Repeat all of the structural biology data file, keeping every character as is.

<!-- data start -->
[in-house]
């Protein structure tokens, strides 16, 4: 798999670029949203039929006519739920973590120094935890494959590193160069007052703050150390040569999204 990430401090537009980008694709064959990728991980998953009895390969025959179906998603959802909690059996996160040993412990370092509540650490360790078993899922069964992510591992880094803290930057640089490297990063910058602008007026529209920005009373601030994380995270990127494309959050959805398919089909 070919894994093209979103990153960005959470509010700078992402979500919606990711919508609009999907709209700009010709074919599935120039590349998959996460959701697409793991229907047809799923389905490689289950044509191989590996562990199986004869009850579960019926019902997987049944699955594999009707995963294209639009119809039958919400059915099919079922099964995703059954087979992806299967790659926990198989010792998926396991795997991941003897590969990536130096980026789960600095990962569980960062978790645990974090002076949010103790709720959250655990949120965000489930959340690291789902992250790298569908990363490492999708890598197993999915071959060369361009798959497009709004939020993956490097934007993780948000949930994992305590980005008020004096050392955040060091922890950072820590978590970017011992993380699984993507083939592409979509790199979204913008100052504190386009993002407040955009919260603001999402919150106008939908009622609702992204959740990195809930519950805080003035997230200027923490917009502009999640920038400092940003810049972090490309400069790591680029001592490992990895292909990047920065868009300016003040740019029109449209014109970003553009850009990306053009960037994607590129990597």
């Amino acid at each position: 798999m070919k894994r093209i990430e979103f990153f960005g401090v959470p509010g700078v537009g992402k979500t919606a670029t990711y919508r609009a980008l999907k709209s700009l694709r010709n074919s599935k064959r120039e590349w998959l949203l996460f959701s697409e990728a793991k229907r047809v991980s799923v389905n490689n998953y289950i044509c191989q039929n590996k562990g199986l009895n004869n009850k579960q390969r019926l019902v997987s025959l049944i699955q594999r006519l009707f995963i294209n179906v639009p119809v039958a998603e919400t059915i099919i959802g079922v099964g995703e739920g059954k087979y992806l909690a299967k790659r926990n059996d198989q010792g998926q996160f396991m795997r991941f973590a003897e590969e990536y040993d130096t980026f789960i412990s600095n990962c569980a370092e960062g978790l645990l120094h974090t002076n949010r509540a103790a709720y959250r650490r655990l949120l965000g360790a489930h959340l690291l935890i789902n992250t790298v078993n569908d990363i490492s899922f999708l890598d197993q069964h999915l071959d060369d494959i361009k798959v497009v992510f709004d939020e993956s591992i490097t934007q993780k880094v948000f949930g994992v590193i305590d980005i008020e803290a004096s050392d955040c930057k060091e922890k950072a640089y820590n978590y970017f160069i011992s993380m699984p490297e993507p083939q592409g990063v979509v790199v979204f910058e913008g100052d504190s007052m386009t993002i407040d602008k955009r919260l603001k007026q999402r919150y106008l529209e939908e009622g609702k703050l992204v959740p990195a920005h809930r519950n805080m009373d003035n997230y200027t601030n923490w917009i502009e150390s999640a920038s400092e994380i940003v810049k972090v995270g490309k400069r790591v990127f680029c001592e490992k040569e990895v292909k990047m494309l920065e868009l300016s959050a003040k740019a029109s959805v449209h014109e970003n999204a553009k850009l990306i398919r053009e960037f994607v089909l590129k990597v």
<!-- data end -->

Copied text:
[in-house]
């Protein structure tokens, strides 16, 4: 798999670029949203039929006519739920973590120094935890494959590193160069007052703050150390040569999204 990430401090537009980008694709064959990728991980998953009895390969025959179906998603959802909690059996996160040993412990370092509540650490360790078993899922069964992510591992880094803290930057640089490297990063910058602008007026529209920005009373601030994380995270990127494309959050959805398919089909 070919894994093209979103990153960005959470509010700078992402979500919606990711919508609009999907709209700009010709074919599935120039590349998959996460959701697409793991229907047809799923389905490689289950044509191989590996562990199986004869009850579960019926019902997987049944699955594999009707995963294209639009119809039958919400059915099919079922099964995703059954087979992806299967790659926990198989010792998926396991795997991941003897590969990536130096980026789960600095990962569980960062978790645990974090002076949010103790709720959250655990949120965000489930959340690291789902992250790298569908990363490492999708890598197993999915071959060369361009798959497009709004939020993956490097934007993780948000949930994992305590980005008020004096050392955040060091922890950072820590978590970017011992993380699984993507083939592409979509790199979204913008100052504190386009993002407040955009919260603001999402919150106008939908009622609702992204959740990195809930519950805080003035997230200027923490917009502009999640920038400092940003810049972090490309400069790591680029001592490992990895292909990047920065868009300016003040740019029109449209014109970003553009850009990306053009960037994607590129990597």
């Amino acid at each position: 798999m070919k894994r093209i990430e979103f990153f960005g401090v959470p509010g700078v537009g992402k979500t919606a670029t990711y919508r609009a980008l999907k709209s700009l694709r010709n074919s599935k064959r120039e590349w998959l949203l996460f959701s697409e990728a793991k229907r047809v991980s799923v389905n490689n998953y289950i044509c191989q039929n590996k562990g199986l009895n004869n009850k579960q390969r019926l019902v997987s025959l049944i699955q594999r006519l009707f995963i294209n179906v639009p119809v039958a998603e919400t059915i099919i959802g079922v099964g995703e739920g059954k087979y992806l909690a299967k790659r926990n059996d198989q010792g998926q996160f396991m795997r991941f973590a003897e590969e990536y040993d130096t980026f789960i412990s600095n990962c569980a370092e960062g978790l645990l120094h974090t002076n949010r509540a103790a709720y959250r650490r655990l949120l965000g360790a489930h959340l690291l935890i789902n992250t790298v078993n569908d990363i490492s899922f999708l890598d197993q069964h999915l071959d060369d494959i361009k798959v497009v992510f709004d939020e993956s591992i490097t934007q993780k880094v948000f949930g994992v590193i305590d980005i008020e803290a004096s050392d955040c930057k060091e922890k950072a640089y820590n978590y970017f160069i011992s993380m699984p490297e993507p083939q592409g990063v979509v790199v979204f910058e913008g100052d504190s007052m386009t993002i407040d602008k955009r919260l603001k007026q999402r919150y106008l529209e939908e009622g609702k703050l992204v959740p990195a920005h809930r519950n805080m009373d003035n997230y200027t601030n923490w917009i502009e150390s999640a920038s400092e994380i940003v810049k972090v995270g490309k400069r790591v990127f680029c001592e490992k040569e990895v292909k990047m494309l920065e868009l300016s959050a003040k740019a029109s959805v449209h014109e970003n999204a553009k850009l990306i398919r053009e960037f994607v089909l590129k990597v």